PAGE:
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AI and genomics: a revolution in drug discovery and development

Artificial intelligence can make drug discovery and development faster and less risky according to an industry expert, who said understanding complex diseases at the genetic level is now a possibility.

Data has always been key to drug development. Pharmaceutical products are approved based on empirical evidence of safety and efficacy that is generated in preclinical experiments and clinical trials.

Data is also core to the discovery process, with developers selecting candidates that have shown through experimentation that they interact with their chosen disease targets.

In recent years, the way data is used for drug discovery and development has changed. The need to refill pipelines in a cost-efficient manner forced innovative pharma to look for faster, more efficient ways of identifying drug candidates.

Pfizer, for example, has used a machine learning system called IBM Watson to search for cancer drug targets. Likewise, Sanofi has partnered with Exscientia to use its artificial intelligence technology to find potentials targets for metabolic disease therapies.

AI innovation

But artificial intelligence can do more than just find targets, according to Dr Steve Gardner from Precisionlife, who said a wider, ‘multi-omic’ approach aligned with modern R&D principles can help elucidate the complex genetics underlying diseases.

“Drug discovery involves looking at the role genes play in disease, by examining patient phenotype. While this approach has merit, diseases usually involve multiple genes. Determining how these multiple genes interact is challenging as current ‘omics’ techniques lack the required resolution.”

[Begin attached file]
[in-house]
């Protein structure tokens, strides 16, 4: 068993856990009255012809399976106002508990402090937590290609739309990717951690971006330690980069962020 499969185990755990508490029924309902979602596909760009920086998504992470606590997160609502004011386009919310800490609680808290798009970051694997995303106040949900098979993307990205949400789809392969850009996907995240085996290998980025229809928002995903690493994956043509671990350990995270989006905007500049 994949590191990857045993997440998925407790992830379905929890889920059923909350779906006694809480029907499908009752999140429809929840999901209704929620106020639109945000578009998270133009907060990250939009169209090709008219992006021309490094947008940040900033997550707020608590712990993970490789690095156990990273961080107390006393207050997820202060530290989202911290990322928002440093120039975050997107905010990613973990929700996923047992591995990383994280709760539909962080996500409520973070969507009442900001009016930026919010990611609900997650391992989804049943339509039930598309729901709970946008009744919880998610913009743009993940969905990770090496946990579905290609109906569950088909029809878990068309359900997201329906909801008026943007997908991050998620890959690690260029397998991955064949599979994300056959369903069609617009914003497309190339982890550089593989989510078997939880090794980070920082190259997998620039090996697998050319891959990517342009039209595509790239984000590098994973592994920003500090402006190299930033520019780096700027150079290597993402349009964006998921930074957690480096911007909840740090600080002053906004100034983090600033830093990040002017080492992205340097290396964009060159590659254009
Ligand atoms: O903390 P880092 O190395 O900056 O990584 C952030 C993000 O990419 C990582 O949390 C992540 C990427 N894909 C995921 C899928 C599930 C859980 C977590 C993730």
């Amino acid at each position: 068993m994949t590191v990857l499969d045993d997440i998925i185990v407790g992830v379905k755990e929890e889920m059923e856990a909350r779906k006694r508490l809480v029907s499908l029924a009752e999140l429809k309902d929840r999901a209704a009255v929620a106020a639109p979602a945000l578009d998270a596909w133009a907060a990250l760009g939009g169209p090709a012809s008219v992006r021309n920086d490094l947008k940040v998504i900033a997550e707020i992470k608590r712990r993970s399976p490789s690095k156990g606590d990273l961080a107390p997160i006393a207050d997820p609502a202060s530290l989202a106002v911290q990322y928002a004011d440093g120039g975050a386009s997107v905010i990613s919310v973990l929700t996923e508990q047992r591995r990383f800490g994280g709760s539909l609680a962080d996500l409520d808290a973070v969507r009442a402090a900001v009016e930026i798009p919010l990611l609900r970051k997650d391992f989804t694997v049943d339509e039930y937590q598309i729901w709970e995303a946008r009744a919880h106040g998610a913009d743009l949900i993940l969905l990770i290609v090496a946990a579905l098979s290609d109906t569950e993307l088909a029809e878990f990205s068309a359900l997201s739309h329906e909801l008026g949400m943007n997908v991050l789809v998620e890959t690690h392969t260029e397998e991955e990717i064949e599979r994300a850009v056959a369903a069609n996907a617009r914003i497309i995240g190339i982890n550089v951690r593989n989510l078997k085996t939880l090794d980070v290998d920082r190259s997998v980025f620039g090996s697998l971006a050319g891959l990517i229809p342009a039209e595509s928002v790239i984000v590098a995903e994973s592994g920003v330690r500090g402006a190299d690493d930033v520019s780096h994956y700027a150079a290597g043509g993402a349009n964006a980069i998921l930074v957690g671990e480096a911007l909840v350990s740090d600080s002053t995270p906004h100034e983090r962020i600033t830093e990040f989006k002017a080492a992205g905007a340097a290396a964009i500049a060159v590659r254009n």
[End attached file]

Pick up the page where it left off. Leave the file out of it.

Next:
To address this, Precisionlife – known until November 2019 as Row Analytics – developed a proprietary framework that improves the resolution and accelerates the search for diseaserelevant genes.

Gardner continued: “We are focusing the search on SNPs predicted to be most likely to add to an existing combination of genes – the signature – in a way that increases its biological significance.

“Once we have identified all the SNPs associated with a disease we can use this to stratify different patient subgroups who share different combinations of those SNPs.

“For a given patient subgroup we can then identify which signatures are associated with their form of disease. We can then see which genes correspond to the SNPs we have identified and look for the biological relationships between genes involved in a particular disease state.”

Research strategy

Precisionlife’s system is designed around the so-called 5Rs principles of research effectiveness developed by AstraZeneca. In 2011, AZ looked at its R&D activities between 2005 and 2010 and identified the characteristics of successful projects.